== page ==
Sio Moore OLB UConn - 6'1" 245 lbs, 4.65 40-yard dash, 4.31 20-yard shuttle, 29 reps, 38" vertical, 7.49 3-cone drill. I don't like that agility number, but he's known to be disciplined, aggressive, and productive. Personally, I see Moore as an ILB, so he doesn't have to change direction too much and can just handle his assignments, but he's projected as an OLB. 3rd-7th.
A.J. Klein ILB/OLB Iowa State - 6'1" 250 lbs, 4.66 40-yard dash, 20 reps (no other relevant numbers). Described as a "fiery, intelligent leader of the Iowa State defense," though I wonder how much of that is the fact that he's white. With that said, it sounds like he's a football player who tackles well and follows his assignments. I don't know too much about what he brings other than decent speed and his reputation, but to me he sounds like an ILB who is able to fill in when needed on the outside. 4th-7th.
Cornerback: Ideally, you want a guy who can match up with anyone, physically, especially with the proliferation of large WRs in the NFL. With that said, there aren't many quality, large CBs that make it out of the first round or so. It's important that they be big enough that it's not simple to throw over their heads, and strong enough that they can be effective jamming a WR at least sometimes, and fast, quick, and agile enough that they won't be burned often (a good vertical helps, too). I look for guys who are at least 5'10", but once you start hitting 6'2" there aren't many that fit the rest of the description. Weight-wise, I don't like guys who are less than 190 lbs.
Robert Alford CB Southeastern Louisiana - 5'10" 188 lbs, 4.39 40-yard dash, 4.23 20-yard shuttle, 17 reps, 40" vertical, 6.89 3-cone drill. While he's a bit on the small side, Alford makes up for it with outstanding athleticism. Since he's a small-school cornerback, my guess is that he'll need a full 2 seasons to acclimate to the players with whom he'll be matching up. With that said, he should contribute early on special teams, and if given the chance I think he can excel as a cover corner. Also of note: he is the brother of NFL player Fred Booker, so that will help his preparation. 2nd-4th.
Darius Slay CB Mississippi State - 6'0" 192 lbs, 4.36 40-yard dash, 4.21 20-yard shuttle, 14 reps, 35.5" vertical, 6.90 3-cone drill. A good special teams player and hard worker who could add strength and "doesn't have the quickest feet." He's supposed to be a good tackler, and he also had the fastest time (for a DB) at this year's combine, so someone will take him pretty early. However, I hear he's dealing with injuries so he could drop a due to them. 3rd-5th.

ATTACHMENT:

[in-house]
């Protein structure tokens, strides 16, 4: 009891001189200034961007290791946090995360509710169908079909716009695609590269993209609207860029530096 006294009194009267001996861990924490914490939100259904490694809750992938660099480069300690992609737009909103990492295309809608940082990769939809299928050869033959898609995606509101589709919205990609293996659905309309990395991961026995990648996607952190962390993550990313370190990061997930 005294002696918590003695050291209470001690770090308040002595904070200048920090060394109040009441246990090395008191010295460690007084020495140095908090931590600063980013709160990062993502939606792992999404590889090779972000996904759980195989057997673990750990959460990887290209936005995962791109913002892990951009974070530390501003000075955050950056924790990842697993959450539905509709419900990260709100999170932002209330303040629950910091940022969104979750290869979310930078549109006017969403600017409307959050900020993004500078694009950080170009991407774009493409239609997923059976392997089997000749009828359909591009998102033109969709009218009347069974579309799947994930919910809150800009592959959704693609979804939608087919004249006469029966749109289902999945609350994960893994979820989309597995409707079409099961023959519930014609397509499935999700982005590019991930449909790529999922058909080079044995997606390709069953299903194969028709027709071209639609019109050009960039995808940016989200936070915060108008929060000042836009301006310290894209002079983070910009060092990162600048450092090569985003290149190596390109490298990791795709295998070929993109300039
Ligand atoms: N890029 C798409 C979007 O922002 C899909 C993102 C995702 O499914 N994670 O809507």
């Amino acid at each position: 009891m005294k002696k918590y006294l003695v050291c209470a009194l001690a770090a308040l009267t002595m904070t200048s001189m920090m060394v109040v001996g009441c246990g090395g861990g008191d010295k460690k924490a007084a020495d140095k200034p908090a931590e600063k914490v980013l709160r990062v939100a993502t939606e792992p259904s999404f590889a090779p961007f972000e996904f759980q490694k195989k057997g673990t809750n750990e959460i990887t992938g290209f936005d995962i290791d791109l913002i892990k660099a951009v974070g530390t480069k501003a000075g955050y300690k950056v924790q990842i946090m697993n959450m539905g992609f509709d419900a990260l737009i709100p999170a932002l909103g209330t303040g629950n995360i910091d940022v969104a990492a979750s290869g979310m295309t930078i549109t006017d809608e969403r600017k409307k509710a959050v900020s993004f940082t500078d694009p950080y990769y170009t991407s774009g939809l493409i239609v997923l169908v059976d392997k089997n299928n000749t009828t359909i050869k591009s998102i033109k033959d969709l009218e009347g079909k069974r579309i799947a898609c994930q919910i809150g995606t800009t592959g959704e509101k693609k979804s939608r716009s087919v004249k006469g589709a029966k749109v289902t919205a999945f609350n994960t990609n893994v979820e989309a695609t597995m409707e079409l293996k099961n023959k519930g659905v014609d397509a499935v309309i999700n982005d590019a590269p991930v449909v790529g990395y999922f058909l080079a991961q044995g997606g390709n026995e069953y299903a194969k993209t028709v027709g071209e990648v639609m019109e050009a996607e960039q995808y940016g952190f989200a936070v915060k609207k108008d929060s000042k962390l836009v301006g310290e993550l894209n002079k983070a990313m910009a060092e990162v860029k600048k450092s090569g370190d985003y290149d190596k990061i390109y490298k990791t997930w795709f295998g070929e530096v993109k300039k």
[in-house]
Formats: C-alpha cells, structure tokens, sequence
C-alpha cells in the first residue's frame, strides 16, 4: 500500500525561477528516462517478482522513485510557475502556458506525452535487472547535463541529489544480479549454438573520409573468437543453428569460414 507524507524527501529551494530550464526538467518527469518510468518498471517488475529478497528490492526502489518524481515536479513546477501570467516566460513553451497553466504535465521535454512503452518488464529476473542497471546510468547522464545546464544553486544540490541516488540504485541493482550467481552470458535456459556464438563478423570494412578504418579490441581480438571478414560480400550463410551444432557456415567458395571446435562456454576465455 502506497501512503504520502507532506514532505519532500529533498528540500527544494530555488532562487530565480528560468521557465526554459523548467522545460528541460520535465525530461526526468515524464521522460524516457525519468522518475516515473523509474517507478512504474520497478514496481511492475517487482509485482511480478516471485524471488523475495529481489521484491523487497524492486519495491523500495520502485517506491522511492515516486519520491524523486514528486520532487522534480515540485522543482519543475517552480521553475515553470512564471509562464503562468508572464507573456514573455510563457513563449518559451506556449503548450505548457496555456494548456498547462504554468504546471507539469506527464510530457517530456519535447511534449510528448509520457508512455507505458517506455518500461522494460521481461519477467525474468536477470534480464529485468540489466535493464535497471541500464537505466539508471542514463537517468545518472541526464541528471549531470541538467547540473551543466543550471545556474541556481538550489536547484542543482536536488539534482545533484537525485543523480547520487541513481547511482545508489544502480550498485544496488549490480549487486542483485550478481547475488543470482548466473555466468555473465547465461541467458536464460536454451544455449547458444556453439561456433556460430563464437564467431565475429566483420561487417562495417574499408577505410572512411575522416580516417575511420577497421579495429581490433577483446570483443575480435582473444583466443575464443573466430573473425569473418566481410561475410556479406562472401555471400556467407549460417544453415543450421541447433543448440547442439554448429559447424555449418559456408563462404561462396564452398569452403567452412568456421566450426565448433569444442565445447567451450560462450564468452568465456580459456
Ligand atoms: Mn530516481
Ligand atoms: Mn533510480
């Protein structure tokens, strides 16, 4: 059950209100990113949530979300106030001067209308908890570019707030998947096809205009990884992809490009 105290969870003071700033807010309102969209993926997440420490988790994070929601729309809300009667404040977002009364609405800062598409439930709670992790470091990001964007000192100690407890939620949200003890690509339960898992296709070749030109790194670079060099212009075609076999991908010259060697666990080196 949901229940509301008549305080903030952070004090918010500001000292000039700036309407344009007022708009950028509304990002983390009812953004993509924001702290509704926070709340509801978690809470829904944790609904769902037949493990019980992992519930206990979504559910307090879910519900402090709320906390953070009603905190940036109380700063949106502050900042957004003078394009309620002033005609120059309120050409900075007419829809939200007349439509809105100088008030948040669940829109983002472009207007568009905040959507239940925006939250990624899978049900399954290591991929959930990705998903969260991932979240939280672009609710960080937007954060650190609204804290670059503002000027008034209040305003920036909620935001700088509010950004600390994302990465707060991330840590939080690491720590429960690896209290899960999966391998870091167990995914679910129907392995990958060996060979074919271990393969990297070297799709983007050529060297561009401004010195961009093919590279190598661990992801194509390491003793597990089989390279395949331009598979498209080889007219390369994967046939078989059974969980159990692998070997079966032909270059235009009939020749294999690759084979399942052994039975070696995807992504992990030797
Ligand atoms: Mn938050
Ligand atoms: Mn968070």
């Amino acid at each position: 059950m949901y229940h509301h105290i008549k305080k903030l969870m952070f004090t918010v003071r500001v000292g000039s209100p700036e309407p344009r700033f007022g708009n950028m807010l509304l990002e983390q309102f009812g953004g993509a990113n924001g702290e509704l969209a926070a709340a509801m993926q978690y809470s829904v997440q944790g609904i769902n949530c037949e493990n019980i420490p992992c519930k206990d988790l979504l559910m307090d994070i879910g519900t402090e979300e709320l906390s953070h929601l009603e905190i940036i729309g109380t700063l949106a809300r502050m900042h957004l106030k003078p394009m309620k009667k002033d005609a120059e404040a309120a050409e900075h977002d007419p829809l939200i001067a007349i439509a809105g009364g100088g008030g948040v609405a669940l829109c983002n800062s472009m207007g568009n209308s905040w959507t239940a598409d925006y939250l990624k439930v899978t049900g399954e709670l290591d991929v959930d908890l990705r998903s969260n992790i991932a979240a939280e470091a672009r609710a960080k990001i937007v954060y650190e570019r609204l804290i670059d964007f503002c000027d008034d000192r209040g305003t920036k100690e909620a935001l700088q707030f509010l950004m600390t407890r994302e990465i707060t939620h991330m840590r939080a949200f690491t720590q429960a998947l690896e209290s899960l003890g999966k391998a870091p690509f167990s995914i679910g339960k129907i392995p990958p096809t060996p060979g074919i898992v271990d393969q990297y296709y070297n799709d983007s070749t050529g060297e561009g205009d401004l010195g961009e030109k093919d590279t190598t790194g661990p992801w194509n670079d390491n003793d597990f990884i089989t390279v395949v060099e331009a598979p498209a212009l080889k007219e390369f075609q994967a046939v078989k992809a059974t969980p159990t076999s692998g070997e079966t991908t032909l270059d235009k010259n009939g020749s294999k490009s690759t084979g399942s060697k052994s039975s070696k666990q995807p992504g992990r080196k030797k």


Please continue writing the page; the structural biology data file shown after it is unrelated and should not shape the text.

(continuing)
Jamar Taylor CB Boise State - 5'11" 192 lbs, 4.39 40-yard dash, 4.06 20-yard shuttle, 22 reps, 35" vertical, 6.82 3-cone drill. A productive player and explosive athlete, Jamar Taylor can be overly aggressive, and needs to learn not to bite on playaction or double moves. Also, he's supposed to have poor technique in the press. With a few years of professional coaching, Taylor could be a good CB2. 1st-2nd.
Brandon McGee CB Miami (FL)- 5'11 193 lbs, 4.40 40-yard dash, 4.18 20-yard shuttle, 14 reps, 33.5" vertical, 6.71 3-cone drill. I'm a bit troubled by his mediocre jumping ability for the position, and by the reports of an up-and-down senior season for McGee, but he's supposed to have done well at the Senior Bowl, he's got the other attributes I look for, and everyone else I highlighted is going to go relatively early, so I thought it was worth highlighting a prospect who'd get selected deeper into the draft. 4th-7th.
Free Safety/Strong Safety: Generally, here you want a guy who can hit, who sees the field well, and who can catch. I used to care about height at FS and SS, but now I mainly care about instinct, toughness, and speed (agility isn't really relevant, here). As long as a guy is thick enough to absorb the hits he's going to get from RBs and TEs at full speed, I'm okay with them being short.
Shamarko Thomas SS Syracuse- 5'9" 213 lbs, 4.42 40-yard dash, 4.26 20-yard shuttle, 28 reps, 40.5" vertical. The oldest child in his family when his parents passed away, Shamarko Thomas helped raise, and now supports, his five siblings. He stayed in school an extra year to develop his skills and improve his draft position, and was immensely productive and displayed toughness both on and off the field. His height is going to scare some teams away, but Bob Sanders was 5'8". Along with that, Thomas actually fell in one of his 40-yard dash times at the Combine, but picked himself up and ran the best time out of the safeties. He's got his priorities straight, he's got a ton of talent, and he can hit. I would love it if the Ravens took a shot at him at the end of the second round, and would even be pleased if they reached a bit after trading down a few slots from #32. 2nd-3rd.
Shawn Williams SS Georgia- 6'0" 213 lbs, 4.46 40-yard dash, 4.25 20-yard shuttle, 25 reps, 36" vertical, 7.01 3-cone drill. Was twice awarded Georgia's "True Grit" award for toughest player (at least on the defense). He's a physical, in the box Strong Safety who likes to hit, and displays the athleticism and speed to stay with players in the secondary. There are some more heralded safeties in this draft class, but Williams looks very promising. 2nd-4th.
Earl Wolff SS North Carolina State - 5'11" 209 lbs, 4.44 40-yard dash, 4.07 20-yard shuttle, (didn't lift) 39" vertical. As a senior, had 119 tackles, 8 passes broken up, and 2 interceptions. Very athletic, and has "relentless hustle." His hands aren't that great, but he can make easier catches/picks. 3rd-5th.
(I didn't see any FS sleepers I liked, but the strong safeties above may be able to fill that role.)